Naomi, Rapace, you know, essentially aborting the Xenomorph that's inside her in such a graphic and gnarly scene. I mean, yeah, the Alien franchise is very much so. body horror, and I will fight anyone on that, because so much of it, you know, is about that violation of body of something entering you. And to forcing, you know, not only consuming you, but killing you in the process. And, yeah, it definitely preys on a lot of those fears. And, and terror, it's effective. And you're right, yeah, have putting it into men. It's. So it's a lesson learned. For certain.

Jacob Davidson:

Yeah, and that's the thing. Like, I feel like so many of these movies are predicated upon, you know, the horrors of having bodily autonomy and agency violated, you know, like, a lot. You know, yeah. I mean, how many horror movies involve either like somebody being forcibly impregnated by the devil, or, you know, like occolts or, yeah, you know, like, as thinking again, you know, spoilers for a movie that's been out for a ridiculously long time. The House of the Devil, you know, just, you know, just like the women being treated as an incubator instead of as a human being.

Jonathan Correia:

Yeah. Or even one of our favorite films of last year Titane.

Jacob Davidson:

Oh, yes. Yes. contain. Yeah.

Jonathan Correia:

I mean, if you're getting anything to pregnancy, or what's more terrifying than being impregnated by car,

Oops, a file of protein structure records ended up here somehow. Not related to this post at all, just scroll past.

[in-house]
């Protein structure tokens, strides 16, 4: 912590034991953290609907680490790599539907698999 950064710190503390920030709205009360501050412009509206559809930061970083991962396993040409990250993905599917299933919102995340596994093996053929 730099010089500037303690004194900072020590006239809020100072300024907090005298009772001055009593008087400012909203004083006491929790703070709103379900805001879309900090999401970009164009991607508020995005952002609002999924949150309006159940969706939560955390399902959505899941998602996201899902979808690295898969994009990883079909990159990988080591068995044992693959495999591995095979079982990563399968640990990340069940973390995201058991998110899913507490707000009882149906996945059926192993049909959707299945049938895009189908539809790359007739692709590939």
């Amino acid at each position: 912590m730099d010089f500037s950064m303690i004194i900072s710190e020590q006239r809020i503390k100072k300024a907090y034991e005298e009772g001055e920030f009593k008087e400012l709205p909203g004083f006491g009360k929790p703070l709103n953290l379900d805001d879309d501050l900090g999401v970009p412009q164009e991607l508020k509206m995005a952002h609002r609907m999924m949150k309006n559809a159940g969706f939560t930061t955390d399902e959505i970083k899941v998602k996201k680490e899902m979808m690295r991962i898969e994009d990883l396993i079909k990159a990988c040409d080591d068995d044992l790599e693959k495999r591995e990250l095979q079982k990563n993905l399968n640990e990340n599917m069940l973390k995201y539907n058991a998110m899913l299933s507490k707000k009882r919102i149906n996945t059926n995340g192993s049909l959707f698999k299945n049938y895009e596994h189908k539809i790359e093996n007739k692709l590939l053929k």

James Jay Edwards:

give birth to a car? Yeah.

Jonathan Correia:

I mean, yeah, and you're right. I mean, spoilers

James Jay Edwards:

for tonight. We're spoiling everything today.

Jonathan Correia:

Apologies, folks. But at the at the end of the day, yeah. The A lot of the basis of a lot of Gynaehorror, I believe, is the term comes from that violation of, as Jacob said, autonomy of having control over one's body of you know, that violation of something entering it, whether it be a Xenomorph for Satan himself, you know, and having to carry it to term or just, you know, having it consume you from the inside and And, you know, it's I, every single one of these films that we've talked about has, you know, holds up and those fears are still here. And with the recent news, you know, that's been going around. I think they're more prevalent than ever. Because, you know, there's, I mean, as Jay said, at the beginning, we're three men talking about pregnancy and the horrors of it's something that we we will probably never experience and yet we're sharing our opinions on it. And so, you know, there's a lot of that going on right now.

James Jay Edwards:

We're just three liberal Grifters.

Jonathan Correia:

Yeah, well, liberal Grifters pushing our agenda.

James Jay Edwards:

Seeing we do we do read our reviews?

Jonathan Correia: